There was a pre-Christmas feel to the bar as we walked in to be welcomed with a choice of cans, of course. Must admit we both picked the Chieftain, a favourite here since it was launched. And later, I switched to draught and again couldn't resist that Chieftain! Next time, though I renewed acquaintance with the wheat beer, Friar Weisse, with is distinctive colour, aroma and flavour. The Friar (left) was one of my early Well favourites and, after the other night, it is going back on my short list.

It wasn't just beer on the night. The place was packed and there was music galore and no shortage of pizza either. Pompeii Pizza have a permanent place here and I saw why when I ordered one of their offerings, with  Chorizo and Mushroom toppings (€11.00). Enjoyed every little bit.

Check out the pizza, the music (including trad sessions), the tours and tastings on the website here. The new cans also chill quickly and are recyclable. And keep up to date on their Facebook place.




*AC Nielsen ROI On-Trade MAT to end August 2016

Sunday, November 27, 2016

Tasting The Middle East With Tang and Glenisk

Tasting The Middle East
With Tang and Glenisk
Carrot, Parsnip, and brilliant Beetroot! All ready for roasting.
Back in the 90s, on a holiday in the South West of France, we came across a brilliant traiteur but he wouldn't let us have the harissa for his couscous until he was sure we understood it was “très fort” and he got his embarrassed teenage son out-front to reinforce the point with his school English. Very strong or not, there was no bother getting it last Saturday or indeed any day in Cork. Just call into Mr Bells (as we did on return from that holiday) and pick up a tube of the spice.

We needed it for a recipe in Taste the Middle East, a recipe booklet produced by Glenisk Yogurt and the Tang Restaurant in Dawson Street, Dublin. We picked out two of the recipes as the basis for a Saturday night dinner: the Baba Ganoush and a Roasted Vegetable Salad with Spicy Yogurt dressing. The Harissa was required for both. You can access the cookbook, including recipe details and method, online here.  

As most of you know Baba Ganoush is based on aubergine and the less usual ingredients are curry powder, the harissa and hazelnut oil (we used Ballyhoura mushroom oil). And the secret ingredient was some Glenisk Organic Greek Style Natural Yogurt which, added to the mixture when cool, gave it a creamy texture. No flatbreads handy but we spread it on toasted Arbutus Sourdough from Bradley’s and, with a bowl of salad, it was perfect. Probably the hardest part was all the maths, cutting down the ingredient quantity from 6-8 to just two!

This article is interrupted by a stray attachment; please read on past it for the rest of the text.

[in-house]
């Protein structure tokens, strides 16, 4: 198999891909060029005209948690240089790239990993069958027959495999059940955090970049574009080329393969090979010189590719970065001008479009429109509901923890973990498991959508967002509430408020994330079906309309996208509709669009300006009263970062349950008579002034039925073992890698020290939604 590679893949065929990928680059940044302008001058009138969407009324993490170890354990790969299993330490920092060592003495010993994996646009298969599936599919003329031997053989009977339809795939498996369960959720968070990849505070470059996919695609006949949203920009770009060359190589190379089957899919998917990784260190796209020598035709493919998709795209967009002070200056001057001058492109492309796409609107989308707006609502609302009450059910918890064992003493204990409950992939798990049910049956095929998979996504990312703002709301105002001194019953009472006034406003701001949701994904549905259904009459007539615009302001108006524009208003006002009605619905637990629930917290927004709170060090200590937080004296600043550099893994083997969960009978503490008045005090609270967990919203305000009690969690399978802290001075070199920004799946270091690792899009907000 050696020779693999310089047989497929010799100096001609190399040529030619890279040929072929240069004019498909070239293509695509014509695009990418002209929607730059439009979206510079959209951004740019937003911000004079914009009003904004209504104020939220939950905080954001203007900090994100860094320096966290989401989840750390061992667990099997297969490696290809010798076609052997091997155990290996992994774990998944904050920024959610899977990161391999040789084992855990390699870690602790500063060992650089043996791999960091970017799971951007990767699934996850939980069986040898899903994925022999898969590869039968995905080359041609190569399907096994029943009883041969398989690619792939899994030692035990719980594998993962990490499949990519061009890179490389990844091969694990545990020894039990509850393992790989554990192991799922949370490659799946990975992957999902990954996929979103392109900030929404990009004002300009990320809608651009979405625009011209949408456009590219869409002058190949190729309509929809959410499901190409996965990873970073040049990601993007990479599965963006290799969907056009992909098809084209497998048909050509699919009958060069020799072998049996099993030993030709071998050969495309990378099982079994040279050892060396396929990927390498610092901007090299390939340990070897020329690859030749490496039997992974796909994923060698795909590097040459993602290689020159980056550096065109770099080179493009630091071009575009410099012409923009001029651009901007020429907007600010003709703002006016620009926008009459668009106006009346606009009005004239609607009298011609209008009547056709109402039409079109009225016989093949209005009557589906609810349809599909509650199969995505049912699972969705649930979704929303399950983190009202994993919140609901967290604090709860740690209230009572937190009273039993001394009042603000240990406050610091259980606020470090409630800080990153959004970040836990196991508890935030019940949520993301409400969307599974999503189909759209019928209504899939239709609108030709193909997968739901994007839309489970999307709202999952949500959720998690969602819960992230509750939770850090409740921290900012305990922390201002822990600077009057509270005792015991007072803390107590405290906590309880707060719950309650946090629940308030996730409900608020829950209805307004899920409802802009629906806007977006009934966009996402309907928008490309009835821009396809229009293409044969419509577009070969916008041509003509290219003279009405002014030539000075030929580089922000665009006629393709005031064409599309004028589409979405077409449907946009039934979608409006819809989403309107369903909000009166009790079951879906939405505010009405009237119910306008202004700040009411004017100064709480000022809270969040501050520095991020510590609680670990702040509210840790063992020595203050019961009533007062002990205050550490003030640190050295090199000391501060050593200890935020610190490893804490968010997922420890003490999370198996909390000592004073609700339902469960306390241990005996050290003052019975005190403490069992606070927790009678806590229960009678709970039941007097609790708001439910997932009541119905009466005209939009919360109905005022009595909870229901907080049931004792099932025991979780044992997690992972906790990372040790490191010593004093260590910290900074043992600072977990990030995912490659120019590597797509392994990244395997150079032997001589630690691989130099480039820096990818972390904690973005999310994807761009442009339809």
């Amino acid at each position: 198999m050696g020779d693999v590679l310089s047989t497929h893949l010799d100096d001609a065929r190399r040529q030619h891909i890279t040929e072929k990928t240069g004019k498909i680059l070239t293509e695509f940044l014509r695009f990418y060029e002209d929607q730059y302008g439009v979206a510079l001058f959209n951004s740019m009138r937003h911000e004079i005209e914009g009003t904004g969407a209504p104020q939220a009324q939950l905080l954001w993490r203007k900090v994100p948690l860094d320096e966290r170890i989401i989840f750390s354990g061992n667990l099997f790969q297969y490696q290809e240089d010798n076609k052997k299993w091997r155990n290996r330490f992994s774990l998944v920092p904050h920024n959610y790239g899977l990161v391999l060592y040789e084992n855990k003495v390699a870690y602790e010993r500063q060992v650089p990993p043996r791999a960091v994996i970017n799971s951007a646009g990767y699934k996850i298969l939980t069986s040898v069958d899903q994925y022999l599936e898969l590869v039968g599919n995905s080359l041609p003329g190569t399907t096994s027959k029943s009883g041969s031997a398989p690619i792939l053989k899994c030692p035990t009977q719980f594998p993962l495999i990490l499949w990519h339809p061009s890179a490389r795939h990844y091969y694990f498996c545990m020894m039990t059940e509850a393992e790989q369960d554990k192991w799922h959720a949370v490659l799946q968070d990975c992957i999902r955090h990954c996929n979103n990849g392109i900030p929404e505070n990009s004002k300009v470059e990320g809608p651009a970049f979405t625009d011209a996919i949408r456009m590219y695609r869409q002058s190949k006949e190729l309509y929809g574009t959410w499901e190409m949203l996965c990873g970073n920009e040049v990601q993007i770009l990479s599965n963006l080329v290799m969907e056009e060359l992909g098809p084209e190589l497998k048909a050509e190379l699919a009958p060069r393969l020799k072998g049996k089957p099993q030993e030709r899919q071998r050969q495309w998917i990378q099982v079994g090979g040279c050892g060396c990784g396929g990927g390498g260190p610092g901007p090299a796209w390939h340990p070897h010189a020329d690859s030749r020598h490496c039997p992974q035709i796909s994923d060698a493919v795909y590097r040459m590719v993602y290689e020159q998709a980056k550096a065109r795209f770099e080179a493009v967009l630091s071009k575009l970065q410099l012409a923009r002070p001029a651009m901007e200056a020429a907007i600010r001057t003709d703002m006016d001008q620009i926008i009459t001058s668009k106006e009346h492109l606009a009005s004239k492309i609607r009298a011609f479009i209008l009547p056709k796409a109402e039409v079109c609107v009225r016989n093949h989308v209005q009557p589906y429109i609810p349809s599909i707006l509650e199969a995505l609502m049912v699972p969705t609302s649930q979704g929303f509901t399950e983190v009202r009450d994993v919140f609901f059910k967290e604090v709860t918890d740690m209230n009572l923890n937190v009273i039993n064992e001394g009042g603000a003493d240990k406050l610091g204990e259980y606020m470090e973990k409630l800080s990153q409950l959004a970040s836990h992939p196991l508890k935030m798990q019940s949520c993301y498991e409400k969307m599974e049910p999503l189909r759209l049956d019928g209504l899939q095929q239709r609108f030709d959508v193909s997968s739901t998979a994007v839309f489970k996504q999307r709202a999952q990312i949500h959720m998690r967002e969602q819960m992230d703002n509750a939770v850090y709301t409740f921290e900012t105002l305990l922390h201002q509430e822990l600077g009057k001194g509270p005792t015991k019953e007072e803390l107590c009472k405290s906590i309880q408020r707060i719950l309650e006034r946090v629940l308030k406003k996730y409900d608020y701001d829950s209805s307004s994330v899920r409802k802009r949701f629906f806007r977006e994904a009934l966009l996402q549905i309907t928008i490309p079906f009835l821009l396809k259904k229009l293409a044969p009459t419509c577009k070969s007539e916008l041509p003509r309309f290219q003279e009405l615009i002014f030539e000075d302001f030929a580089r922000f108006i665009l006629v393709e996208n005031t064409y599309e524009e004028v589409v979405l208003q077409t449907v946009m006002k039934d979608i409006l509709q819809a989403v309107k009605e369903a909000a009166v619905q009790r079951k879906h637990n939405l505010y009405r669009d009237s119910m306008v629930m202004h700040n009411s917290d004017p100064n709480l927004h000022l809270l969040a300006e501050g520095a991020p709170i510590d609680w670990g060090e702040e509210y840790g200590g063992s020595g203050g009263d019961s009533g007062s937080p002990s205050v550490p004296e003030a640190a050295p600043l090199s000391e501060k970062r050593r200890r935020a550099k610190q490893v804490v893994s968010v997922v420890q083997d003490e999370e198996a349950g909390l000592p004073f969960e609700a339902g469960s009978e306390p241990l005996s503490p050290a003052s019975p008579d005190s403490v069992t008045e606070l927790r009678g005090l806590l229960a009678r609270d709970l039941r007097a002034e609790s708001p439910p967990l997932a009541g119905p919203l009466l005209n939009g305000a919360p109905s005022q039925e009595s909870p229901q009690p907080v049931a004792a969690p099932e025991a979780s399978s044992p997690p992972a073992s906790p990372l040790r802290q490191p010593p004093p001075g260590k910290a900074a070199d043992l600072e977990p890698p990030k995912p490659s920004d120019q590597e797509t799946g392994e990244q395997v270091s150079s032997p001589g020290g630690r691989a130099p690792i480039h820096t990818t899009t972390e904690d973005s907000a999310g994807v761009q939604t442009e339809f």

So on to the main course. The vegetables to be roasted were carrots, parsnips and one of the last beetroots from the garden. Coriander seeds (blitzed) and cumin seeds were added before roasting. The spicy yogurt dressing consisted of the same yogurt as previously, harissa paste, lemon and sea salt. And, to make it a main dish,  we added chicken breasts (with bone and skin) from the Chicken Inn. 

Again, it all worked out very well indeed. Without the chicken, it is a lovely salad for these winter days and the dressing can also be used as a dip. The booklet may be slim but it is packed with recipes, close to twenty in all. Our next target will be the Moussaka.

A couple of possible desserts are included but we gave the cook a break and bought a selection of Turkish Delight from The Sultan in McCurtain Street. Could also had purchased some of his baklava.

Tang opened earlier this year in Dublin and has been very successful indeed. They combined with Glenisk last Friday for a fund-raiser for Syria. Owner Stephen Dwyer says they are regularly asked for recipes (by head chef Jess Gavin). And this book contains some of the favourites and features the Glenisk range of yogurts. Enjoy! We did and we will!

Other recipes in the book:
Shakshuka & Tzatziki;
New Potato Salad;
Tang Raw Slaw;
Roasted butternut squash spread/dip;
Roasted sweet potato & Labneh salad;
Beetroot and Labneh Salad with black olive and lemon chicken;
Spanakopita;
Middle Eastern Chicken wrap;
Smashed Abocado;
Moussaka;
Frittata;
Blueberry Citrus Muffin;
Peanut Butter Brownie;
Yogurt Panna Cotta;
Buckwheat Pancakes;
and Berry Cheesecake.
Some of the ingredients, including beetroot from the garden and wine from Morocco.


Saturday, November 26, 2016

Amuse Bouche

September had its miserable strictness of school’s restart and freedom’s loss, its watery, mocking sun, and its big anti-climaxes above in Croke Park, but it also had tarts and crumbles made with the finest of Mothers’s own apples that were still ripening an hour before, and that nearly made up for everything.


from The Thing About December by Donal Ryan (2013). Recommended

Thursday, November 24, 2016

Cashel Blue Featured in new Oxford Companion to Cheese

Cashel Blue Featured in new Oxford University Press Companion to Cheese